Grant to support Brown-led global oral history project on slavery’s legacy

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Grant to support Brown-led global oral history project on slavery’s legacy
Grant to support Brown-led global oral history project on slavery’s legacy


Reshaping how stories are collected and curated

Bogues said the project originated in 2020 and 2021, when partner scholars led by Ibrahima Thiaw at the Cultural Engineering and Anthropology Research Unit of Cheikh Anta Diop University in Dakar, Senegal, captured more than 20 hours of video interview footage with 27 people who live between Saint-Louis and the Senegal River Valley, once a central node in the transatlantic slave trade. At the end of the 19th century, French colonial authorities established villages of liberté, or “freedom villages,” for formerly enslaved Africans, and they relied on the villages ’inhabitants for cheap or even unpaid labor — effectively keeping Africans in positions of subordination even after they were technically freed from slavery. After developing relationships and cultivating trust with current residents of those former “freedom villages,” Senegalese scholars traveled there from Dakar and recorded their stories of ancestral migration to the area, the region’s evolving spiritual and cultural practices, and how French colonization changed the physical landscape .

Throughout the rest of 2022, scholarships at CSSJ and at partner institutions will conduct interviews in several other countries where the legacies of racial slavery still reverberate. They will visit the wine region near Cape Town, South Africa, where vineyards once paid their workers in wine instead of currency, leading to systemic alcohol-related health issues that persist today. In the UK port city of Liverpool, they will speak to descendants of West Africans who arrived there in the late 18th century, when the bustling area was Britain’s main slave-trading port. Researchers based in Rio de Janeiro will speak to Black residents of Brazil, the landing place for over half of all Africans who crossed the Atlantic in the prime years of the slave trade; two centuries later, millions of Afro-Brazilians live in poverty and comprise two thirds of the country’s incarcerated population.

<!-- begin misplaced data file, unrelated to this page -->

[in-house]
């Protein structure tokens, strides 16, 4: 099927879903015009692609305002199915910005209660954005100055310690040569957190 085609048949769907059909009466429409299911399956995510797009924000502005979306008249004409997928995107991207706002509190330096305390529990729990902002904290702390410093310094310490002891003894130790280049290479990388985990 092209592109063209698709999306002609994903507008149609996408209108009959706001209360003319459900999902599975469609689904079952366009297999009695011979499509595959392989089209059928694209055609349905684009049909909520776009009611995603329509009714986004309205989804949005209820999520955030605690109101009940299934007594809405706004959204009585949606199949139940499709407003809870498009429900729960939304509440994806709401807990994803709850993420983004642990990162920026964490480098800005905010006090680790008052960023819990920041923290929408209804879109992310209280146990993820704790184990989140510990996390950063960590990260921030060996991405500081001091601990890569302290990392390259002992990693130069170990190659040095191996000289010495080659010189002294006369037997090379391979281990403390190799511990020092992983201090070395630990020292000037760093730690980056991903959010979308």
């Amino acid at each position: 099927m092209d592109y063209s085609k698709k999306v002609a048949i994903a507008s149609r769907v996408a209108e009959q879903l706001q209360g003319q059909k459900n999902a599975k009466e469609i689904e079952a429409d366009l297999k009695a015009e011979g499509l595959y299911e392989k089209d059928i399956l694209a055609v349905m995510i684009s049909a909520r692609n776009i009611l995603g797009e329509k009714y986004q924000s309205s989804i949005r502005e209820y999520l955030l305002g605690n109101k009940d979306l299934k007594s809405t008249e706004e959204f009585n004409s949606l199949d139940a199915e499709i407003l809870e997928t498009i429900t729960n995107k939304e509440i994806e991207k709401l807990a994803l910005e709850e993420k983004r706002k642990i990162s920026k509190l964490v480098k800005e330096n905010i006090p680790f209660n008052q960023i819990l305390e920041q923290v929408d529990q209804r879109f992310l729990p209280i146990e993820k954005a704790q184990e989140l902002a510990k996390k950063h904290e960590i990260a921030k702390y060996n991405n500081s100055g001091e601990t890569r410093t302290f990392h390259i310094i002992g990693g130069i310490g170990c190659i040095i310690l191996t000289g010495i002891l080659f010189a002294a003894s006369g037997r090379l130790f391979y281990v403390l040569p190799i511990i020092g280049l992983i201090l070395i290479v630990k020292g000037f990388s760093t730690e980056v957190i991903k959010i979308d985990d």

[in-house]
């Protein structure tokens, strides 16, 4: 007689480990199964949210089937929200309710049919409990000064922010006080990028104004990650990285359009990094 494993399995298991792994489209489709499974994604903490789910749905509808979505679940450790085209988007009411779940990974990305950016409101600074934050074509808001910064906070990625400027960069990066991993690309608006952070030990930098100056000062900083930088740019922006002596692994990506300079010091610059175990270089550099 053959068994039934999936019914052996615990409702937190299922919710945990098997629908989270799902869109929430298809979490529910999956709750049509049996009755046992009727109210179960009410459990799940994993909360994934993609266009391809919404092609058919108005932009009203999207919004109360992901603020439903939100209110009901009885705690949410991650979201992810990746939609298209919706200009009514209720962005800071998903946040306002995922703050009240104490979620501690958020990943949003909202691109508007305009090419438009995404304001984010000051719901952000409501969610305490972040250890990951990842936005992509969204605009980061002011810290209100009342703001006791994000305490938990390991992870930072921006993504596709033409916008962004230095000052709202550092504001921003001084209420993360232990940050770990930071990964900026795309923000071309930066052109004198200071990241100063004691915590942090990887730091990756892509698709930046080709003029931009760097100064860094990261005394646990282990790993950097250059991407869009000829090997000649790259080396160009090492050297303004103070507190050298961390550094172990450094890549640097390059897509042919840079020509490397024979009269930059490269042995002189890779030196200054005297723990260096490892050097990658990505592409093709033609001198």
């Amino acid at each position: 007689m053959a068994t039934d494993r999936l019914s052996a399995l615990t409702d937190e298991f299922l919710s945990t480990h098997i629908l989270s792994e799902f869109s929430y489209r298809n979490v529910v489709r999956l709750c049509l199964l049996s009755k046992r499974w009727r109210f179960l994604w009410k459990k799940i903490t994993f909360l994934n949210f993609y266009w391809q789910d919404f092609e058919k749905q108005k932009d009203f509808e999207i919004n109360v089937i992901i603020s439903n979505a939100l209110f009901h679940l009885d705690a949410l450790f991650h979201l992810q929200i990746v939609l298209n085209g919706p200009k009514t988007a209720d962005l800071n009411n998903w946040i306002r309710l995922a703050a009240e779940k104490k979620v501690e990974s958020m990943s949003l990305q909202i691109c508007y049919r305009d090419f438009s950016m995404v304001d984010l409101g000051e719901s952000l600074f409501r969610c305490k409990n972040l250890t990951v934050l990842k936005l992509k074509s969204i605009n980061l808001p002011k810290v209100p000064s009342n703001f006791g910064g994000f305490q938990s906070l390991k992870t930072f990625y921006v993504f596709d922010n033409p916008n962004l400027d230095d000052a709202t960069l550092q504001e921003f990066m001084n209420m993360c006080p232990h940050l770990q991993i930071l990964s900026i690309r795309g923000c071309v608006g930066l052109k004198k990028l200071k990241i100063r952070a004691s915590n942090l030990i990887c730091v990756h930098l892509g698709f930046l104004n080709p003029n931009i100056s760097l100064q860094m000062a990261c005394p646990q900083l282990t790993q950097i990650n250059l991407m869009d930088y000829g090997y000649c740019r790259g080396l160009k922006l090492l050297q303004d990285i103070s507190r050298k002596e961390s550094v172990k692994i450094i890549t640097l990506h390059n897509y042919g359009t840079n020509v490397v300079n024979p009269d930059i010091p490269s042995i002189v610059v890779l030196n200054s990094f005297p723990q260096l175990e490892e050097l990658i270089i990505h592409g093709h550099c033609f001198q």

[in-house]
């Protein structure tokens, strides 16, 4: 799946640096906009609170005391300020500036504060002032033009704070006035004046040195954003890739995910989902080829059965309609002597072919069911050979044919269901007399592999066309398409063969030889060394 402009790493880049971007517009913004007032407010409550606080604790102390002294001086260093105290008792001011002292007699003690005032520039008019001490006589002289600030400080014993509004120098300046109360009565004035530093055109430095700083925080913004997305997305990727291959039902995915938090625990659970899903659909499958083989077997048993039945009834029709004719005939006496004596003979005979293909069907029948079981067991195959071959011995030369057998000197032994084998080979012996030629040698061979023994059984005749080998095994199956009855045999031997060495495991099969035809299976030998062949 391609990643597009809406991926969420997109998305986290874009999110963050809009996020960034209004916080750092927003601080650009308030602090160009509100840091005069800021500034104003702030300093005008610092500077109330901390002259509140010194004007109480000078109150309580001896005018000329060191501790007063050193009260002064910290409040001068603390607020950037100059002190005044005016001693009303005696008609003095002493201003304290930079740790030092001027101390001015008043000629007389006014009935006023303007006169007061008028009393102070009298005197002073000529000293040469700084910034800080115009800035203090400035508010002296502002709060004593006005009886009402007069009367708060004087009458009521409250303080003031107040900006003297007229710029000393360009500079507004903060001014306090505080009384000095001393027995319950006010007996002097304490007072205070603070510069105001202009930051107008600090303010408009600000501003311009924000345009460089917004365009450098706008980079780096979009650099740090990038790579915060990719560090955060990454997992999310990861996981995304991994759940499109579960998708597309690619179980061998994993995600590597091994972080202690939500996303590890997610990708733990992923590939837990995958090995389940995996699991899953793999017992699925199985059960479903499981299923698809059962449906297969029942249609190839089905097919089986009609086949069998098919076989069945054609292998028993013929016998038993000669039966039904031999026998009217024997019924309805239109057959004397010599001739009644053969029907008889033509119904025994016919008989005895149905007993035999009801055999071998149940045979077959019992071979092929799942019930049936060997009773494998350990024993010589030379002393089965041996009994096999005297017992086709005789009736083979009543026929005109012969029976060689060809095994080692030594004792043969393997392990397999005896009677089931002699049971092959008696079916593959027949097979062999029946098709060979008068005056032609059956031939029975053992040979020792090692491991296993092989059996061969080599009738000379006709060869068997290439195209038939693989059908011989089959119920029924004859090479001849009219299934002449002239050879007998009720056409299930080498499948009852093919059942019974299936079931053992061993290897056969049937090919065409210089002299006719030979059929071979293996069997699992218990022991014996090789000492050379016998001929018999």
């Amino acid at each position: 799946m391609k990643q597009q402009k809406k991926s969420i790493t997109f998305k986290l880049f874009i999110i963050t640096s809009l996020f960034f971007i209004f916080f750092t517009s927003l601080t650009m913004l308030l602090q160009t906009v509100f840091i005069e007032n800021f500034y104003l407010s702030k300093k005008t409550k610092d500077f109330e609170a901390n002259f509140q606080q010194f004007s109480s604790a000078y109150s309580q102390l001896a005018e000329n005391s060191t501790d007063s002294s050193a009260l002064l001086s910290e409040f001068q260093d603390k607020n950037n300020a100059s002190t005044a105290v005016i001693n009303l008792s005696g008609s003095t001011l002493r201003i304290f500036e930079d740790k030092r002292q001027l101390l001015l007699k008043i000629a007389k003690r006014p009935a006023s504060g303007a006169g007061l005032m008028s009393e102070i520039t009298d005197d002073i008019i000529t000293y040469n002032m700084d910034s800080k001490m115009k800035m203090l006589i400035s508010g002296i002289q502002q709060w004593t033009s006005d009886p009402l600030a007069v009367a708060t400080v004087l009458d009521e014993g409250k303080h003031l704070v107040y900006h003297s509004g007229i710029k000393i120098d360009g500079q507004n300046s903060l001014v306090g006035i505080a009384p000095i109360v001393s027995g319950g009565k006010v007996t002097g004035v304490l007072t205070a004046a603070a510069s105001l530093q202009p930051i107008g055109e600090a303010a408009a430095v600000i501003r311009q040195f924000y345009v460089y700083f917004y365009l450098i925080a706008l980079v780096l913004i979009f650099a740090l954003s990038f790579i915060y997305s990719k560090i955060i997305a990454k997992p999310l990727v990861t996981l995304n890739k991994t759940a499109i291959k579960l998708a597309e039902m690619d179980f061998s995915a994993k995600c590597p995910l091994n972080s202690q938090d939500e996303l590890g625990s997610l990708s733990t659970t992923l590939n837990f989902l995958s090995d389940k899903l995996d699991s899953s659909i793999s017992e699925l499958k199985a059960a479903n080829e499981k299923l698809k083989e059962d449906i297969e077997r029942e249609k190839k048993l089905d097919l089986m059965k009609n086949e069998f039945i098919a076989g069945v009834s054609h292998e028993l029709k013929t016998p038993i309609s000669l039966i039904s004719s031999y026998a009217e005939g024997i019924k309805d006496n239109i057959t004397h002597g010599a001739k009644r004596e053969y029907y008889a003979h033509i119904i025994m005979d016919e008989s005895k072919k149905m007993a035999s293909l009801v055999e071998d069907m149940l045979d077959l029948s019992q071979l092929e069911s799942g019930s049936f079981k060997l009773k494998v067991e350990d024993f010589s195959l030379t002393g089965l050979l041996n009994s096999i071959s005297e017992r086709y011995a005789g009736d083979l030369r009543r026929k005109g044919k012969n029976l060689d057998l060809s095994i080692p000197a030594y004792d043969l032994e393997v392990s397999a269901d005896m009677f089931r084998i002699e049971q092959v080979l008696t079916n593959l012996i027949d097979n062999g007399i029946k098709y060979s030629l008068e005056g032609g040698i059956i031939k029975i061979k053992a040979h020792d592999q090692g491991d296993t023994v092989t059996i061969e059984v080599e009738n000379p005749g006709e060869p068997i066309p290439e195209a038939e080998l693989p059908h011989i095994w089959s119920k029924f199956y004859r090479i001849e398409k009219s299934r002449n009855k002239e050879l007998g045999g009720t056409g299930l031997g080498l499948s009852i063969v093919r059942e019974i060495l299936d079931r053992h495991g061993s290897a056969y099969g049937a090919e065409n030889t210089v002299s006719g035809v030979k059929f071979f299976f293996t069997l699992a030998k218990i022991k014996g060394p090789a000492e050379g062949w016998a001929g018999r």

Scholars who are affiliated with the CSSJ will also convene conversations in New England, where Indigenous and Native peoples and members of African American organizations will share some of their ancestors’ forgotten stories.

“The legacies of slavery are not just structural – they are also personal,” Bogues said. “Hearing an individual’s story about living in precarity or navigating the carceral state can humanize systemic inequality better than a statistic can. Together with our international partners, we hope to broaden everyone’s understanding of the histories and the aftermaths of racial slavery and colonialism on both sides of the Atlantic Ocean. ”

Once interviews are complete, the one-of-a-kind collection will be digitized and housed at Brown’s John Hay Library, where it will be accessible to researchers, students and members of the public everywhere. Importantly, each partner institution will also retain an archive of the conversations conducted in their respective locales – making them easily accessible to nearby scholars and members of the public who do not have internet access or cannot travel to Brown. The interviews will also remain the intellectual property of the various communities, and the interviewees will reserve the right to remove their interviews from the archive at any time.

Amanda Strauss, associate University librarian for special collections, said she believes the collection of global conversations will not only inform high-impact scholarship on the repercussions of racial slavery, but will also reshape the way that stories are collected and curated.

“This isn’t just an oral history project – it’s also a different kind of curatorial practice,” Strauss said. “These oral histories highlight the knowledge and expertise of individuals and reflect the way their communities keep and transmit knowledge. Facilitators are taking time to establish close relationships with interviewees, establishing a mutually beneficial relationship grounded in trust. This project is a glimpse at the future of how collection-building and scholarship can intersect in a non-extractive, equitable, thoughtful and community-focused way. ”


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